Since 2010, the dRPC has partnered with the University of Oxford in the Nigeria Research Network (NRN), which connects European, American, and Nigerian academics and practitioners with expertise on northern Nigeria. The NRN came into being through the IRP-Abuja research project, which was funded by the Dutch Ministry of Foreign Affairs and studied the role of Islam in society, politics and the economy in northern Nigeria. More recently, the NRN has been engaged by the Netherlands Embassy in Abuja and by DfID’s Nigeria Stability and Reconciliation Programme.
In its coordinating capacity of the NRN, the dRPC has conducted three main roles:facilitating research projects throughout the north, organizing academic conferences as well as policy dissemination meetings in Nigeria, and conducting research on sensitive conflict issues in Kano.
In terms of facilitation, the dRPC has helped the NRN researchers through its extensive network of contacts in northern Nigeria, its local expertise, and its professional financial and operational facilities. The dRPC has close connections with regional NGOs, traditional and religious authority structures (e.g. the Emirates and the ulama), and the formal government institutions. Moreover, the dRPC staff has extensive practical knowledge about local norms, logistical issues, and security problems – all of which are vital aspects of fieldwork in the region. Finally, the dRPC has been pivotal in facilitating the financial and operational dimensions of NRN researchers’ fieldwork, for example by managing fieldwork finances or supplying research assistance.
In all NRN programmes, the dRPC has been responsible for the organization of academic and policy dissemination meetings in Nigeria. Two academic conferences were held as part of the IRP-Abuja project (in 2011 and 2012); methodology workshops were organised in 2010 in Kano and 2014 in Abuja. In June 2013, moreover, the dRPC organized a policy dissemination workshop in Abuja for the IRP-Abuja project, which was attended by ministers and other state officials, as well as important Nigerian religious clerics such as Bishop Matthew Kukah and Sheikh Ahmed Lemu. Finally, the dRPC helped the Netherlands Embassy in Abuja to organize a training workshop for Nigerian journalists (R2P) on the sensitivities and best practices of conflict reporting.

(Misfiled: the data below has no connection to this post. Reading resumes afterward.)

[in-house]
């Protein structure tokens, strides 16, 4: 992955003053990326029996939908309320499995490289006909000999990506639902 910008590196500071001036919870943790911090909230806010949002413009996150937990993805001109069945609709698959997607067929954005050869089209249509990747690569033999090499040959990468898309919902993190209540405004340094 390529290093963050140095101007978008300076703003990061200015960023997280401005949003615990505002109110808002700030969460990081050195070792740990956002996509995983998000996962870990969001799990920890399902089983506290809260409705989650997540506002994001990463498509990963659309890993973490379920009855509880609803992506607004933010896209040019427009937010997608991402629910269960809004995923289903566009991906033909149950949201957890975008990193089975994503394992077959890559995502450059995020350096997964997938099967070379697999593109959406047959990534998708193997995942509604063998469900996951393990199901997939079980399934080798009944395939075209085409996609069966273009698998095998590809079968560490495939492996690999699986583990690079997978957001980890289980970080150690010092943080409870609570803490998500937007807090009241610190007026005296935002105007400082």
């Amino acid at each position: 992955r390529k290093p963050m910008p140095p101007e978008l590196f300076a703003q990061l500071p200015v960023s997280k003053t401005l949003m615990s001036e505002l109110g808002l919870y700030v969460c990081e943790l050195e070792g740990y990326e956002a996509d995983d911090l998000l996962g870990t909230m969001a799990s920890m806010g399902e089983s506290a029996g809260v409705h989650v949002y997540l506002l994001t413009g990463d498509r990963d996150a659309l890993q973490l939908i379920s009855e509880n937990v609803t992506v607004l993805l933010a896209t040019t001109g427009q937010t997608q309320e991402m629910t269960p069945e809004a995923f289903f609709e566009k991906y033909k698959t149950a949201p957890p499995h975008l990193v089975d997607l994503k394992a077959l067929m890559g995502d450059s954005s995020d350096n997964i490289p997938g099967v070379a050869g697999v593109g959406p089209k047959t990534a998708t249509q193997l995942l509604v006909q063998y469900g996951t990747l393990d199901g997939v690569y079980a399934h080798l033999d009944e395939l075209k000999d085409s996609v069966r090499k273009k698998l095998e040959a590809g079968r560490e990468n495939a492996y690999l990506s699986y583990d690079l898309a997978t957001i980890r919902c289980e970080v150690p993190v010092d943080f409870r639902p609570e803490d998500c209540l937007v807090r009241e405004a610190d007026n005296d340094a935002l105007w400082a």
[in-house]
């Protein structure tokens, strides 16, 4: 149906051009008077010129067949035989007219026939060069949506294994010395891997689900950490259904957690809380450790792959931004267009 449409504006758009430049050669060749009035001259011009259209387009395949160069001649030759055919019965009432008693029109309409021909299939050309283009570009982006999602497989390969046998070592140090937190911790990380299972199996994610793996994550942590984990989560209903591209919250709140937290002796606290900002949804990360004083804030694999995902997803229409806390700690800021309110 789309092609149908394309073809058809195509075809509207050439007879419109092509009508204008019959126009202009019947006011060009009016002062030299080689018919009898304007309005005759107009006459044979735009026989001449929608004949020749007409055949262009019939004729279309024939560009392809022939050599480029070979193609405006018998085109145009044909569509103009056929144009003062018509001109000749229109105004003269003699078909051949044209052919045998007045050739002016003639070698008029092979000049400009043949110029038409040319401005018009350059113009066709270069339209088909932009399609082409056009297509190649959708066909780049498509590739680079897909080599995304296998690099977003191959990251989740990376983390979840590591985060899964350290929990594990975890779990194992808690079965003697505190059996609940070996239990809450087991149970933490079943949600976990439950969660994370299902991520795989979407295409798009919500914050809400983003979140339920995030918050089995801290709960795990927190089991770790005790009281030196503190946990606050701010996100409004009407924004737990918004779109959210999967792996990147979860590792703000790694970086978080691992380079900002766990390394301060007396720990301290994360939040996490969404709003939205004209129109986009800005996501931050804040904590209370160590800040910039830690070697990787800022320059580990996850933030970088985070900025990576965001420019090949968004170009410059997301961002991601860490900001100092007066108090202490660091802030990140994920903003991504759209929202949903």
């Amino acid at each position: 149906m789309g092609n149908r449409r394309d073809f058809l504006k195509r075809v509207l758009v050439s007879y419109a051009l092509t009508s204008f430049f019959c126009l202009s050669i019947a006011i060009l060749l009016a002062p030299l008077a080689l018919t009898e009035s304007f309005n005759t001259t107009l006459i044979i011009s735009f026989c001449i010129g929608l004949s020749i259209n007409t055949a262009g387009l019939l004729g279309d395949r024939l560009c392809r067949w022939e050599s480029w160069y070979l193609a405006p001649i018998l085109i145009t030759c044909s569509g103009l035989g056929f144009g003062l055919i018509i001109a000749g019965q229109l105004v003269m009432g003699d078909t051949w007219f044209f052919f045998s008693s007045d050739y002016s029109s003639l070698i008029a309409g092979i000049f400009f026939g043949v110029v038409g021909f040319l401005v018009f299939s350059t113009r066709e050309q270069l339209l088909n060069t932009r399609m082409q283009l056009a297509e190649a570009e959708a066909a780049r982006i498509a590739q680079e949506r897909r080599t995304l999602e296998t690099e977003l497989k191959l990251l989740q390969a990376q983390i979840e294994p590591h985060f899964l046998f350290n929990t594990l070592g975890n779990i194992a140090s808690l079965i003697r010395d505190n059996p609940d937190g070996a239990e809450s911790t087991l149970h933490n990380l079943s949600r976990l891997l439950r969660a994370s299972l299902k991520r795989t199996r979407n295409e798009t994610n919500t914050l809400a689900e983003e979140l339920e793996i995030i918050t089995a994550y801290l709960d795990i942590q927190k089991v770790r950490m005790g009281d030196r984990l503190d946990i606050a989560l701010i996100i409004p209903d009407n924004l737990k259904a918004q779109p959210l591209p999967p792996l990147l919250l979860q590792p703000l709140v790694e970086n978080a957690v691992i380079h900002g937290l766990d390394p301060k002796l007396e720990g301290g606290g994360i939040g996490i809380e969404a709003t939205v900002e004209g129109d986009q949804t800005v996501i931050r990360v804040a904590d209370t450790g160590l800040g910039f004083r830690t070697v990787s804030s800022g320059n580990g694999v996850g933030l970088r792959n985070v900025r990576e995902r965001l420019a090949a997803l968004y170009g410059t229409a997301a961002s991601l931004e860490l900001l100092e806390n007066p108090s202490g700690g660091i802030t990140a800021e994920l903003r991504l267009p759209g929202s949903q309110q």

In their own research for the NRN, dRPC staff members have used creative mixed-methods approaches to study conflict mitigation and violence. For example, they used qualitative interviews as well as survey methods to study the potential of non-Hausa, Muslim minority groups in Kano to function as a bridge between the city’s Hausa majority and the non-Muslim ethnic minorities. Furthermore, some of the dRPC’s other research projects have focused on youth socialization in northern Nigeria and the quality of Nigerian civil society organisations. In all of their research, the dRPCstrives to create knowledge that can help to improve policy interventions.